history is hard

Dave Wade dave.g4ugm at gmail.com
Fri May 29 17:57:15 CDT 2020

Phil (and the rest of you)

You may find this interesting:-


note that you won't find VMSHARE articles via google. The site isn't indexed
anywhere else.


> -----Original Message-----
> From: cctalk <cctalk-bounces at classiccmp.org> On Behalf Of Phil Budne via
> cctalk
> Sent: 29 May 2020 23:39
> To: cctalk at classiccmp.org
> Subject: Re: history is hard
> > From: Noel
> >     > From: Jon Elson
> >
> >     > As far as I know, there was no VM/360. There WAS VM/370, which was
> out
> >     > in the early 1970's
> >
> > CP/67, which was a semi-product, and ran only on 360/67's, was
> > basically the same functionality as VM/370. (I get the impression that
> > the code was descended from CP/67, but I can't absolutely confirm that
> > - although see Varian, below.)
> In the last decade worked with another contractor (whose name I have
> thankfully forgotten: after he removed a purely symbolic layer of
> in my code, and when I explained why it was there (to allow hardware
> operations to be specified in a platform independent way, to make it easy
> move the system to new hardware) tritely
> replied: "if wishes were fishes") who made it ABUNDANTLY clear to me that
> VM/370 was significantly different from CP-67. Aw rats, found his
> name: Dave Tuttle.
> FWIW, on VM/370 being a reimplementation:
> https://en.wikipedia.org/wiki/CP/CMS says:
> 	In 1972, IBM announced the addition of virtual memory to the
> 	S/370 series, along with the VM/370 operating system, a
> 	reimplementation of CP/CMS for the S/370.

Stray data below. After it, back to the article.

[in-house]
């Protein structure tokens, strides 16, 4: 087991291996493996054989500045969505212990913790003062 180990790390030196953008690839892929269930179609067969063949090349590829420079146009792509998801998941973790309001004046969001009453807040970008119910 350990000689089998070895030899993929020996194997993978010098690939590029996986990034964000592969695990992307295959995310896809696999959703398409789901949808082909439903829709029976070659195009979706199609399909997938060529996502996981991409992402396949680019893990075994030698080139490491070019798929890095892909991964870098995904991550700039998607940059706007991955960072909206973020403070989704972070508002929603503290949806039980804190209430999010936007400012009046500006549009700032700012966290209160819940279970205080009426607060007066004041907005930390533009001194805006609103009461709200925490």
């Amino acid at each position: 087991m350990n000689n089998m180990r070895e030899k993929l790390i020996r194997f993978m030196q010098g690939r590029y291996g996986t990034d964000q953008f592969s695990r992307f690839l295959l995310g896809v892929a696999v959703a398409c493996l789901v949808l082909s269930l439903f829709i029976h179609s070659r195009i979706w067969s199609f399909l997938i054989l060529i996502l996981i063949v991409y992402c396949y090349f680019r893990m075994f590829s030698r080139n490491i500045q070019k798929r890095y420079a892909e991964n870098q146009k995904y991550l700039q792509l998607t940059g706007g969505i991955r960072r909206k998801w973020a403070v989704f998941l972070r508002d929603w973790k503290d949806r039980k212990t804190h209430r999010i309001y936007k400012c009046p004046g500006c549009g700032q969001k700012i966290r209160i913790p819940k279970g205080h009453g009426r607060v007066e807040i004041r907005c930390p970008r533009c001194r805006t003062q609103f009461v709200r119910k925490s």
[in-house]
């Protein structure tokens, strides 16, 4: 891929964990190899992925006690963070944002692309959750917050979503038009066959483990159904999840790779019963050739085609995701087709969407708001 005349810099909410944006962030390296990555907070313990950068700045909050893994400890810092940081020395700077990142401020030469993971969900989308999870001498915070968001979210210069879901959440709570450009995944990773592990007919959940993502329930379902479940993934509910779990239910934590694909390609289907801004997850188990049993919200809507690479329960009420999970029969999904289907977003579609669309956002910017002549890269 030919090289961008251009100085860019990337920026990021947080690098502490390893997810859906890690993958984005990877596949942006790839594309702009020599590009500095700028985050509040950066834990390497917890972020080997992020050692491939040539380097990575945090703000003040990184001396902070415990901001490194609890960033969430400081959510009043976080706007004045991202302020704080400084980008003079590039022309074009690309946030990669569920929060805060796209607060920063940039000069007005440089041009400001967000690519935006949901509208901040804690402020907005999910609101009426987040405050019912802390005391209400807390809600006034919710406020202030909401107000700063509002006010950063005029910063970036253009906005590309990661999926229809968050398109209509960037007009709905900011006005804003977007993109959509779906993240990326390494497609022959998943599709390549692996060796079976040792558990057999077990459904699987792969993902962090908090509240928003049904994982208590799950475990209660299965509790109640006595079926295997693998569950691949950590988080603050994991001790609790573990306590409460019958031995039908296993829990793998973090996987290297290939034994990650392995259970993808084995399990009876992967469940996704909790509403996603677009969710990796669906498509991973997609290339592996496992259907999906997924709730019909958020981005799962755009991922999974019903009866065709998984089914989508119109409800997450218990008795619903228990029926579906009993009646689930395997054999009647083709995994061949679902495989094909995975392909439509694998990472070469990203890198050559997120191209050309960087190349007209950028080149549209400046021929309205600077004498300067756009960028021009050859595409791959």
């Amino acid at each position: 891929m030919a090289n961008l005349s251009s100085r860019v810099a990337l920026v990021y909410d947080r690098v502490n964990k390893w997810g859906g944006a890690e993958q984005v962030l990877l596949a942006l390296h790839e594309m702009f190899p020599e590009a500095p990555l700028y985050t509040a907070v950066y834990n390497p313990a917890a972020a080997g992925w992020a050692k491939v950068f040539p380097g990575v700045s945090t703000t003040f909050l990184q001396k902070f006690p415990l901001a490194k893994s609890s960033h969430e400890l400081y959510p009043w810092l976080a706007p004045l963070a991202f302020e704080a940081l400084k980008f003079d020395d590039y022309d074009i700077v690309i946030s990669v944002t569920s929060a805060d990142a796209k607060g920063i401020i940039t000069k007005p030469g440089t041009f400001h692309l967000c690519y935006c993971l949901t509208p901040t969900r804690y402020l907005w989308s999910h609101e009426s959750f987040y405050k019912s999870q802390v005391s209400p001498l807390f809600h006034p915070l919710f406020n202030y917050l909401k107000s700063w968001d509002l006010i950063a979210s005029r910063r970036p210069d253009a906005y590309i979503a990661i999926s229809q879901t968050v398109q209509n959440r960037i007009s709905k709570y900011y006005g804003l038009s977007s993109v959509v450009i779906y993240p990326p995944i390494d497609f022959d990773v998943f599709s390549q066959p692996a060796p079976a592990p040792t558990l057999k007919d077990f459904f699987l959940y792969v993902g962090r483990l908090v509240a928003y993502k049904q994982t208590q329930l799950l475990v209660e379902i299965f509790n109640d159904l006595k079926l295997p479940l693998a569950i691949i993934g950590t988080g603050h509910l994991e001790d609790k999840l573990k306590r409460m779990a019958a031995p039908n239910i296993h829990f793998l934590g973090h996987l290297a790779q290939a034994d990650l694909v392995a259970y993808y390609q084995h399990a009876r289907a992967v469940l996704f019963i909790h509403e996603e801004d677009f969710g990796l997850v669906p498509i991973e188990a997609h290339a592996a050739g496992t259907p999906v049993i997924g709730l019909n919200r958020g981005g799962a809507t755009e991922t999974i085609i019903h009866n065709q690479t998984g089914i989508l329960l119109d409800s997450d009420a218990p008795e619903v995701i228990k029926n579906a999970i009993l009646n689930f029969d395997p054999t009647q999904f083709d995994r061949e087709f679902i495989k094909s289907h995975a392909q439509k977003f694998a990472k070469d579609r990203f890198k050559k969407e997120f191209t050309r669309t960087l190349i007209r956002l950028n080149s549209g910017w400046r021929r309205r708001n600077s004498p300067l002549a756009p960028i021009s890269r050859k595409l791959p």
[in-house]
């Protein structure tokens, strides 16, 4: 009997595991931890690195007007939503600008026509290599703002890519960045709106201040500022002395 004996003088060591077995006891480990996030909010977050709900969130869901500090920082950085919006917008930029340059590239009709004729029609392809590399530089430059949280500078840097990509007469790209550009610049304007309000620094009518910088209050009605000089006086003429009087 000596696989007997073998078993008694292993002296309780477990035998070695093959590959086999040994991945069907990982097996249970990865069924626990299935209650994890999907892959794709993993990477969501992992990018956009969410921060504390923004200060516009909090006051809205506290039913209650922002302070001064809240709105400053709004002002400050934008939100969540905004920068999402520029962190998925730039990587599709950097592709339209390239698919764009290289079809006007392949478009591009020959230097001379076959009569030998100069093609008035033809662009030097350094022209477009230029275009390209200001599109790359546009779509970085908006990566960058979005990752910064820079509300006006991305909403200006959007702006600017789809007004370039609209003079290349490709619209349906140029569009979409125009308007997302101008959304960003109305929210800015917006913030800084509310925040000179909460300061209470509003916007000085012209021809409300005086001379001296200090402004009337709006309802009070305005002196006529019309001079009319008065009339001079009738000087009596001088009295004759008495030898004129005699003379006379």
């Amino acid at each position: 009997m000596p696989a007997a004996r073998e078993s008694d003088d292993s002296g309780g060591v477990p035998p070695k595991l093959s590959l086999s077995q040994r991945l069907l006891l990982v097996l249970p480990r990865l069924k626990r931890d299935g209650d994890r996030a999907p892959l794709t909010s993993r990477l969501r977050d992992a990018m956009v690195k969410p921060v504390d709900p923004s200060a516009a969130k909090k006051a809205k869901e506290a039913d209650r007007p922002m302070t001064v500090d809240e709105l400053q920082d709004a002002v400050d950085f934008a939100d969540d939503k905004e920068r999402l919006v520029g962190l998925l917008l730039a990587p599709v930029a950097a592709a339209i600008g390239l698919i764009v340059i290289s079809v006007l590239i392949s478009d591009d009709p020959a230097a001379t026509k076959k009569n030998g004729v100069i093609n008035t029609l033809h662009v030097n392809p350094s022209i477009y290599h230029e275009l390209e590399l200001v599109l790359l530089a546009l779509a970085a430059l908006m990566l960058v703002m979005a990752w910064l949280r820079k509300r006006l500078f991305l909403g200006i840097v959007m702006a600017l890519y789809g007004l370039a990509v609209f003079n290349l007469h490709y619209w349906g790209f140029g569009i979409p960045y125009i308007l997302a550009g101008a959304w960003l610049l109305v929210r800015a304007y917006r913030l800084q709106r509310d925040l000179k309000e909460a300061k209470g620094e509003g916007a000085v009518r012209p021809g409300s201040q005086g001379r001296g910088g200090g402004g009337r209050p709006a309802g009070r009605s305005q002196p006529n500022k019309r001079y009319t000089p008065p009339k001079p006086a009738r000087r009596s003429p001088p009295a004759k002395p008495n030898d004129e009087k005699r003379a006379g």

> also
> 	IBM reimplemented CP/CMS as its VM/370 product line, released
> 	in 1972 when virtual memory was added to the S/370
> 	series. VM/370's successors (such as z/VM) remain in wide use
> 	today. (It is important to note that IBM reimplemented CP-67,
> 	as it had CP-40, and did not simply rename and repackage
> 	it. VM coexisted with CP/CMS and its successors for many
> 	years. It is thus appropriate to view CP/CMS as an independent
> 	OS, distinct from the VM family.)
> and
> 	hypervisor: a mechanism for paravirtualization. This term was
> 	coined in IBM's reimplementation of CP-67 as VM/370.
> > One version of CP/67 provided a /370 virtual machine; it was used
> > extensively by the MVS development team. CP/67 was also brought up on
> > /370 hardware.
> To amplify: My introduction to "how wonderful VMs are" were was when I
> worked at BU (after leaving DEC) and told story of how CP or VM was ported
> to new hardware by running a second level VM (on a production
> system) that simulated the new hardware, and then VM for the new
> hardware could be booted in a THIRD level VM.  (As a DECie I was dubious
> about such things, tho they could have helped me debug TOPS-20 monitors
> in daylight, as opposed to waiting to take BUCS20 standalone at night).
> Maybe this is it, on pdf page 30, document page 28 of Varian's paper:
> http://www.leeandmelindavarian.com/Melinda/25paper.pdf
>     Alain Auroux did most of the actual coding and testing for the
>     bootstrapping, but Rip Parmelee, Bob Adair, and Charlie Salisbury
>     were also heavily involved in working out the design.  When Auroux
>     started, Cambridge was running a 360/67, not a S/370, and that 67
>     was a production system, so he had to avoid destabilizing it.
>     ?Vanilla? CP-67 systems created System/360 virtual machines, but
>     they did not virtualize the 360/67; that is, they did not allow a
>     guest to create its own virtual storage.  Auroux?s first step was
>     to modify CP-67 to create virtual 360/67s, which used 4K pages and
>     1M segments.  Once he had convinced the Cambridge Operations
>     Manager torun that as the production system, he could then proceed
>     to develop a CP-67 that virtualized theSystem/370 architecture.
>     The System/370 relocation architecture was different from the
>     360/67 architecture; it allowed both 2K and 4K pages and both 64K
>     and 1M segments.  So, Auroux modified his modified CP-67 to
>     support 64K segments and the new System/370 instructions.  He ran
>     that system second-level, so he could run a virtual S/370
>     third-level.  He developed a prototype ?CP-370? in that
>     third-level virtual machine.  Then, to test this CP-370?s
>     virtualization of System/370 virtual memory, he had to run it both
>     third- and fourth-level, with a couple of CMS machines running